photo(4)I have six pumpkins sitting on my front porch waiting to be disemboweled and have funny, scary, and downright bizarre faces carved into their currently blank faces. That’s not really at the top of my priority list, to be honest. I look out at my yard with 10. 6 cubic tons of pine needles covering it and the last thing I can think of is going all Michael Myers on a gourd. What is that? Is that the curmudgeonly 40 year old I will soon be? If so, this is for him, “Hey grandpa, go back to where you came from. We don’t need Cecil B. Buzzkill around these parts!”…

Do you think he heard me?

Yeah, me either. I can still feel him in the throbbing of my right arm. That’s the arm I used to wield my leaf blower for two and a half hours yesterday to clean up that massive haul of pine needles in my yard(I’m aware it’s a “leaf blower” and not a “pine needle blower”…they were all out of the “pine needle blowers” at the store with things that blow things.) I can remember just a few years ago I’d go out into the yard in mid-October and attack those pine needles with nothing more than a rake and the powers of Zeus. I’d hit that yard and within a couple hours we were good to go. I think I’m just as strong as I was back then -maybe even stronger- but I just don’t have the drive to go all Atlas on the yard anymore. A cleaned up yard just isn’t that important to me. I do it, though. Because then that anal-retentive son of a b***h pops up in the pumpkin patch making me feel all guilty  for not keeping up on those fatherly responsibilities. So I trudge out and do what I’m supposed to do.

And the pumpkins would stare blankly out into the yard,”We want our faces! Give us our faces!”

“Yes, yes, soon my friends. Just another pile or two. Then we shall get to you.”

“Put down the leaf blower! Give us our faces! Rid us of our innards!”

“What?! I can’t hear you! This leaf/pine needle blower is really LOUD!!”

“Carve us our faces! Put a candle in our belly!”

“Just one more cubic ton and I’ll be done!”

And the next thing you know I’m eating turkey and stuffing and complaining my pants shrunk. Those gourds sit on the porch, waiting to be made into pies, bread, and late-night salty snacks. Where did October go? Did kids come to the house looking for candy and tricks? And what did they think of our pumpkins on the……oh. We never carved them. Poor, poor gourds. They never had a chance. All because of those damn pine needles…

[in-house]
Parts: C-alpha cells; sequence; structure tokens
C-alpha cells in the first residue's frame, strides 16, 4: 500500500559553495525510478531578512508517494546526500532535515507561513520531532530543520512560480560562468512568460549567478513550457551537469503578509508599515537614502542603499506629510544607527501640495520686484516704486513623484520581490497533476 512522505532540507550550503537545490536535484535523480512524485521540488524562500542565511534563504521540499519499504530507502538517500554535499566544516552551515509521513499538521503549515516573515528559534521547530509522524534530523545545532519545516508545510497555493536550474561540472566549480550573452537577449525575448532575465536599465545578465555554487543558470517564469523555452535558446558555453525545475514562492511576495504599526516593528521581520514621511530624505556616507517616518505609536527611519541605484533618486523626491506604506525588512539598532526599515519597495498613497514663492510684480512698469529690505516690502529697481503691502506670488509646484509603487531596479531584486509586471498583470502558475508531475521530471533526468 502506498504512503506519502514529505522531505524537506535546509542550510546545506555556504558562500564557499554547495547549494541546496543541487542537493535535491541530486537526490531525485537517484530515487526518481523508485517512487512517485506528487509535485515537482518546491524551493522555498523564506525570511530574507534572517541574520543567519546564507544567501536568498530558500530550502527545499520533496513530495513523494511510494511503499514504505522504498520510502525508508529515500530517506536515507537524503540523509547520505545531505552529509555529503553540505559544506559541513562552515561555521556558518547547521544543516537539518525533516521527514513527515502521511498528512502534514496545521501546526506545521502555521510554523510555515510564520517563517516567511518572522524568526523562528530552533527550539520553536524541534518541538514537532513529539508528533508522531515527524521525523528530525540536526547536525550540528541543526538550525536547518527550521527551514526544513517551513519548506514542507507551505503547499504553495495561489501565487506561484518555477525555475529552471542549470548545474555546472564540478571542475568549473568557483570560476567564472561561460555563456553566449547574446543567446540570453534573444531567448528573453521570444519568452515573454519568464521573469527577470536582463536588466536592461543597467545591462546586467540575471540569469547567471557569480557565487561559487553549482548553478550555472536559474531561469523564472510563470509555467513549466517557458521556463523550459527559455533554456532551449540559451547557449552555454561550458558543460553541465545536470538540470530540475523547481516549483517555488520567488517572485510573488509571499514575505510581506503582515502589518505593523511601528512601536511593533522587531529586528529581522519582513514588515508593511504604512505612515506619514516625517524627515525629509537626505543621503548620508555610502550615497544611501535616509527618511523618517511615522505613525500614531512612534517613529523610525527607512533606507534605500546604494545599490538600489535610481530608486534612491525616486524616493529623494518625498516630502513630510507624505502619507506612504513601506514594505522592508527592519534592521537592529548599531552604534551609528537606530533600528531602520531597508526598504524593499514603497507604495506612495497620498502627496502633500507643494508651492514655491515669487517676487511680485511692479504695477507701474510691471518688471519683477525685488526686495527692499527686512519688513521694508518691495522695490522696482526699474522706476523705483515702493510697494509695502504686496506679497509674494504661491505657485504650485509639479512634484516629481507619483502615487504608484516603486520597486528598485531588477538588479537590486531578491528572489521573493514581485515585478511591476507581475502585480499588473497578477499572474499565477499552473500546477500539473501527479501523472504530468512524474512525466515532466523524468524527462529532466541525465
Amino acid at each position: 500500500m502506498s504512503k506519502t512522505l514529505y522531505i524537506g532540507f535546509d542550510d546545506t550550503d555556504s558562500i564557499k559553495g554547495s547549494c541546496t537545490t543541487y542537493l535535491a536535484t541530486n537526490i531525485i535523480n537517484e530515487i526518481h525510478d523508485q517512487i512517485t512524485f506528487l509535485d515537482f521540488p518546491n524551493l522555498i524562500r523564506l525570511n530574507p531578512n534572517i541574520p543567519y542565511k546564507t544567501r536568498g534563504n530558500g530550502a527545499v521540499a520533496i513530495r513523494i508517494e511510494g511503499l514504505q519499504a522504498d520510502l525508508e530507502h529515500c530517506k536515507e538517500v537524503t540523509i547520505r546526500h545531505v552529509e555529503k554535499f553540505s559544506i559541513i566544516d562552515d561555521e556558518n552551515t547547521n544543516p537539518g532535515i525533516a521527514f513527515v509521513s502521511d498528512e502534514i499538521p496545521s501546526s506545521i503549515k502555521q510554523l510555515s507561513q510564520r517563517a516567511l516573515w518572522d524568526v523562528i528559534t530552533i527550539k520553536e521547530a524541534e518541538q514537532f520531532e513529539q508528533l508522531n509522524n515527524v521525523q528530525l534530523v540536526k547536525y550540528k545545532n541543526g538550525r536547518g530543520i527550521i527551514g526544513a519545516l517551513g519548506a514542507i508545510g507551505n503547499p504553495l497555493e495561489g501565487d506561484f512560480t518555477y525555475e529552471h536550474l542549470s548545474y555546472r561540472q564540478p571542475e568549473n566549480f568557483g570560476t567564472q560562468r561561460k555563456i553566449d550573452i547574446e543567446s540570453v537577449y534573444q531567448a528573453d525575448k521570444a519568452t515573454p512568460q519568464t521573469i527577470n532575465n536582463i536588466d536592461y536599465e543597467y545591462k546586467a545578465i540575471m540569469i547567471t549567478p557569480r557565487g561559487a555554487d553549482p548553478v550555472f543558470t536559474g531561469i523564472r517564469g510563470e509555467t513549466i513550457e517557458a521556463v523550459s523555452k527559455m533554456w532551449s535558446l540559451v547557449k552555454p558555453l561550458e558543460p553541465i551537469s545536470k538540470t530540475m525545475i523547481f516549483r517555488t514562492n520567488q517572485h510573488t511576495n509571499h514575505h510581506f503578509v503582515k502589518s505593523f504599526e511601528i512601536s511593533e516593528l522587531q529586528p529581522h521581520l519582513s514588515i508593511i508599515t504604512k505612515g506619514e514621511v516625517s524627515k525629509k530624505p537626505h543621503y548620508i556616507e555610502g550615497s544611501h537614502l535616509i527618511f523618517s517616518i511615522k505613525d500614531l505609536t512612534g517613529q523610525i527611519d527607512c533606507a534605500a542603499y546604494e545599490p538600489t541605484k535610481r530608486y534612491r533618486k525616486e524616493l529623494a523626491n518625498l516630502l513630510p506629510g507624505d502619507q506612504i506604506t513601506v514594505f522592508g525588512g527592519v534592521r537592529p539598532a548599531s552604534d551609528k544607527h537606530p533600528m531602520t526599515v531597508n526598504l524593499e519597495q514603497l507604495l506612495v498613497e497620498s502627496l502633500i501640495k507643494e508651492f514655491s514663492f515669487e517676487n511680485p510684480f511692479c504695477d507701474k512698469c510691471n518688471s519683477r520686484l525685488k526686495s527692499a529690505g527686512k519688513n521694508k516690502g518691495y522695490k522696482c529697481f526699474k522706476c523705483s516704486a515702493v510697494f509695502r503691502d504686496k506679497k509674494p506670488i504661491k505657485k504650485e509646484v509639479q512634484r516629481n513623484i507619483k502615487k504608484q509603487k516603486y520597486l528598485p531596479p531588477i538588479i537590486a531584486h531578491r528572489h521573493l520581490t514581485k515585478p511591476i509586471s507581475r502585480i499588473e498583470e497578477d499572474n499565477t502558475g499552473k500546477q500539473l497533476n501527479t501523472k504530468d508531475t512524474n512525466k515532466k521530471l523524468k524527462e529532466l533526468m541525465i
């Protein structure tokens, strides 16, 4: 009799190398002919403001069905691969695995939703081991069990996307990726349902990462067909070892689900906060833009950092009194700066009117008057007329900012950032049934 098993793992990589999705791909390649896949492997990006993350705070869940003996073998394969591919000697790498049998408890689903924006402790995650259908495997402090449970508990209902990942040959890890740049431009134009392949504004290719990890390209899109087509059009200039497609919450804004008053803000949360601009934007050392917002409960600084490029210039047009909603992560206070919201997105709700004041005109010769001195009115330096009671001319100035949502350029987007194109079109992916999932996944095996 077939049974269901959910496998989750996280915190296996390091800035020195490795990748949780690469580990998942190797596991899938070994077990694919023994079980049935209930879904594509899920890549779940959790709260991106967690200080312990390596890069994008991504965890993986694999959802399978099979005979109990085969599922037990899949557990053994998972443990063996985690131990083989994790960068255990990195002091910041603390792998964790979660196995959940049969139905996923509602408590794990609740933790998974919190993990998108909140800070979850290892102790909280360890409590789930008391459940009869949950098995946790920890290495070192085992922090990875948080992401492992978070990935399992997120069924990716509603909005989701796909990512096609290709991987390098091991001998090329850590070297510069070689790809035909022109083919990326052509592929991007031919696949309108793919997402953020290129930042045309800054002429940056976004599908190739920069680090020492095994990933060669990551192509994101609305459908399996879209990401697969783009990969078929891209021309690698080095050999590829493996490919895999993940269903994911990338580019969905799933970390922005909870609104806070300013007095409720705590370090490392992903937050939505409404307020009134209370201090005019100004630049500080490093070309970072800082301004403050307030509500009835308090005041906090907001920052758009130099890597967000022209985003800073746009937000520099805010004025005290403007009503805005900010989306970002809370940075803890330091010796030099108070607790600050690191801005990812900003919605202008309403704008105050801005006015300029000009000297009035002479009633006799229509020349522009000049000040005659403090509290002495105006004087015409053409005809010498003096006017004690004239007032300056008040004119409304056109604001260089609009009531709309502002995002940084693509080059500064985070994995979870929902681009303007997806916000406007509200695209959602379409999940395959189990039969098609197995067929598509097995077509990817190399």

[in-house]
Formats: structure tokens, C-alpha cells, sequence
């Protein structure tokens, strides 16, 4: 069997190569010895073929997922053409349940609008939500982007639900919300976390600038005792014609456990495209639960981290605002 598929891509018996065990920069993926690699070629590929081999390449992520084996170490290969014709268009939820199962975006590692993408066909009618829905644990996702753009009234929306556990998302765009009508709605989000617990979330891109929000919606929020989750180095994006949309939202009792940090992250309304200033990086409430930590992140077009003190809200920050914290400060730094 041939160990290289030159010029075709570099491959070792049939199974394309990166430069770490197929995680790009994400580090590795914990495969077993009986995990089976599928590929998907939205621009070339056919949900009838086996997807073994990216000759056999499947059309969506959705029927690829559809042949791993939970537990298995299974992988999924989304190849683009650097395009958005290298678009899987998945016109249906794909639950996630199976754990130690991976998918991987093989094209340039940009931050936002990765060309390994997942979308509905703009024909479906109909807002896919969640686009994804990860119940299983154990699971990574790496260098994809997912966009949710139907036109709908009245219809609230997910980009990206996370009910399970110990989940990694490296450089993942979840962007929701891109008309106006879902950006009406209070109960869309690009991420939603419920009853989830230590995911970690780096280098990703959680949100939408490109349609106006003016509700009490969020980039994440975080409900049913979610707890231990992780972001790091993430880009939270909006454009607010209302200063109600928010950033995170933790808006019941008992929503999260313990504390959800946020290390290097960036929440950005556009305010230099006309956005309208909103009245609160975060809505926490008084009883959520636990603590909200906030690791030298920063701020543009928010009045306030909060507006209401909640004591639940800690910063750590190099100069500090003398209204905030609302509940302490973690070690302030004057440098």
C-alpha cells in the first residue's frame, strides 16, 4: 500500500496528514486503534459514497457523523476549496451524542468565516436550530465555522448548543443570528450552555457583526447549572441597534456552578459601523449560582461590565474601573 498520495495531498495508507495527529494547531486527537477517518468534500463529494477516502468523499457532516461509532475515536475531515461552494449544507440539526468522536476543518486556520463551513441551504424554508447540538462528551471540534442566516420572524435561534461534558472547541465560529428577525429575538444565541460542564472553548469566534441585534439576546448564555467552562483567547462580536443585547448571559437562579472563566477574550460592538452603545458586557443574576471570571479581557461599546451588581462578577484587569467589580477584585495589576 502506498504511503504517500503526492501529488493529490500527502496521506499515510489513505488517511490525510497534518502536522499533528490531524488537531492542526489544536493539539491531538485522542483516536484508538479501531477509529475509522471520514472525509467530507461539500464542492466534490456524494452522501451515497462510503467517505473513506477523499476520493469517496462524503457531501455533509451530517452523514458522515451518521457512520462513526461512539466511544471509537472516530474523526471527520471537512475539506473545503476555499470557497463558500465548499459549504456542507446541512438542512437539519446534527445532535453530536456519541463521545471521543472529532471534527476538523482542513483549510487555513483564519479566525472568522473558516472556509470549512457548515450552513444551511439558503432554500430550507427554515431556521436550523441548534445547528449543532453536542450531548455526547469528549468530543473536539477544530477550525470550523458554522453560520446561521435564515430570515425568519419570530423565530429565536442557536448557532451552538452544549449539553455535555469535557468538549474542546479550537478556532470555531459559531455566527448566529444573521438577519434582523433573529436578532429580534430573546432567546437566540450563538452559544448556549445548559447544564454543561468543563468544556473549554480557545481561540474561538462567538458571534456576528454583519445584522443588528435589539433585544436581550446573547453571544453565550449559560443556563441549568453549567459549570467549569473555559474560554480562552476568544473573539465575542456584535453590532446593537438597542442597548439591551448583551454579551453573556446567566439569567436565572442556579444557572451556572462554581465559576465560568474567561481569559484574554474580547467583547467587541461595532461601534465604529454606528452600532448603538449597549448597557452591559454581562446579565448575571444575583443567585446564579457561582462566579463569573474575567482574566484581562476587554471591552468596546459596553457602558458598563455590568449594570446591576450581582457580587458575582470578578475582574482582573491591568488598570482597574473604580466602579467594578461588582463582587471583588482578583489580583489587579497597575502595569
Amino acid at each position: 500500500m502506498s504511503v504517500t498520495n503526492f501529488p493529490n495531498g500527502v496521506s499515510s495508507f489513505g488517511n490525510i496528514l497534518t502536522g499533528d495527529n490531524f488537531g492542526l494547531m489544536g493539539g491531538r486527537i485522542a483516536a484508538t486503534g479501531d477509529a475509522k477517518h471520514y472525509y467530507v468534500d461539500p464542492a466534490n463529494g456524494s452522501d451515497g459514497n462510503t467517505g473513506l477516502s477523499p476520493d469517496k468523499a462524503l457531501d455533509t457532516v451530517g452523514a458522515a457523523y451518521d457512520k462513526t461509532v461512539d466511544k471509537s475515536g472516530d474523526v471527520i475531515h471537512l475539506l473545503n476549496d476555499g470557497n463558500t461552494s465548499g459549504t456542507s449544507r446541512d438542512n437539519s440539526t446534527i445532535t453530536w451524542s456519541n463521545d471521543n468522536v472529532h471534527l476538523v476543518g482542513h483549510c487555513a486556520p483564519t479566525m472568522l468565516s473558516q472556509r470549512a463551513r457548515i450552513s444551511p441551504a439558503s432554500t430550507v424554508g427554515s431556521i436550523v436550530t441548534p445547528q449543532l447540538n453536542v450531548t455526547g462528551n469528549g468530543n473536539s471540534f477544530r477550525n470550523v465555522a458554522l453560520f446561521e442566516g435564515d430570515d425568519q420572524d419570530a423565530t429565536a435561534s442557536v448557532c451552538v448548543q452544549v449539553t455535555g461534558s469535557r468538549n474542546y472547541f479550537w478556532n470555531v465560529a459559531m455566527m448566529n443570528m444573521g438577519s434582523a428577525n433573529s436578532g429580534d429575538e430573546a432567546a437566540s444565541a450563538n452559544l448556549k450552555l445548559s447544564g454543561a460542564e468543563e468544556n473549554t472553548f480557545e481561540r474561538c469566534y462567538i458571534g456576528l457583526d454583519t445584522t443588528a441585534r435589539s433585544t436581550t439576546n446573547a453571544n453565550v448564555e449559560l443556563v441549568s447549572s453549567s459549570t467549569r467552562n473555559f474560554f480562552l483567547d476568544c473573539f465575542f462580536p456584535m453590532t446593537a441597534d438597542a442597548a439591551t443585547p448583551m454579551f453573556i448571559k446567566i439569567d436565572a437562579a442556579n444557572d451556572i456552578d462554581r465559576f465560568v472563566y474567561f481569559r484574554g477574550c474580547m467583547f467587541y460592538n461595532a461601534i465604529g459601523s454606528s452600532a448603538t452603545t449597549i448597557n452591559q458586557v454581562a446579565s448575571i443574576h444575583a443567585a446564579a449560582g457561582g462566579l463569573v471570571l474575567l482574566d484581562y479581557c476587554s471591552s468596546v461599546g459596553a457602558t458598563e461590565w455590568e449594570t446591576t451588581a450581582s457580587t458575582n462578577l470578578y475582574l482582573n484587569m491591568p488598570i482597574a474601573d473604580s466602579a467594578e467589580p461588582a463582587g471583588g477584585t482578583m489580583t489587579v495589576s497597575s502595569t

What ever happened to priorities? Whatever happened to just saying the hell with it and just snapping that rake over my knee and turning the pine needle blower into a jet pack? What about making forts from those pesky pine needles and some branches? Yeah! Those were the days, weren’t they guys and gals? Pine needle forts, caramel apples stuck to your cheeks as you waited for It’s the Great Pumpkin, Charlie Brown to play on CBS. Nothing better than that. No way. Nothing. No pumpkin was left uncarved. And they’d stick around long enough to begin that curling and mushing process where the pumpkins resembled a 90 year old man with his dentures out of his wrinkling and pursed mouth. You always had to have your mom take a picture of them like that(well, at least I did.) The cold November mornings were never kind to that shriveling gourd sitting, rotting on the front stoop. And although Halloween memories faded, there were still reminders. A brown grocery bag in my bedroom with the remnants of strangers candy and a future date with a dentist’s squealing drill. A Darth Vader mask lying on the bottom of my closet waiting to be crushed by the great Christmas haul. The weird, tingling feeling I got when I thought of Snoopy battling the Red Baron. And even as mom bought the Thanksgiving turkey and family gathered at the end of November to give thanks for another year without a relative passing and that dad still had a good job, grandma’s pumpkin pie took my mind back to the blackened smile of that jack-o-lantern that sat on my stoop and withered in the November air. And I’d wonder where that pumpkin went when one morning it was gone. It had just left it’s perch. Did it crawl back into the ground to come back next year? Did teenagers take it for some prank? Did The Great Pumpkin come for it to take it home? I’d never figure it out.

For sure, those pumpkins get carved this week. Definitely…as soon as I rake the back yard.

About the Author jhubner73

This is where I drop the spat and spittle, the sentimental fat and drivel... Music and such, and maybe a word or two about a word or two. Midwest point-of-view, without all that religion and gun stuff. Intellectually unintellectual. Elitist for the pizza and beer crowd. Grab a bean bag and lounge in the basment for a while, won't you?

8 comments

  1. You know what you write yet I can’t help but quote some things back to you: “stranger candy”

    stranger candy? You’ve got a gift, John, a gift.

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    1. I think it was that underlying fear that someone tainted the candy we were given. You know, the whole urban legend that someone put needles or a straight razor in an apple and some poor kid bit into it? I think it was really a cruel lie made up by the ADA to get kids to eat more candy and less good stuff.

      Thanks. Welcome to my twisted world.

      Like

      1. It’s a comfortable twisted world. I totally got that vibe as well as the unsettling feeling that some of it came from John Herbert from Family Guy.

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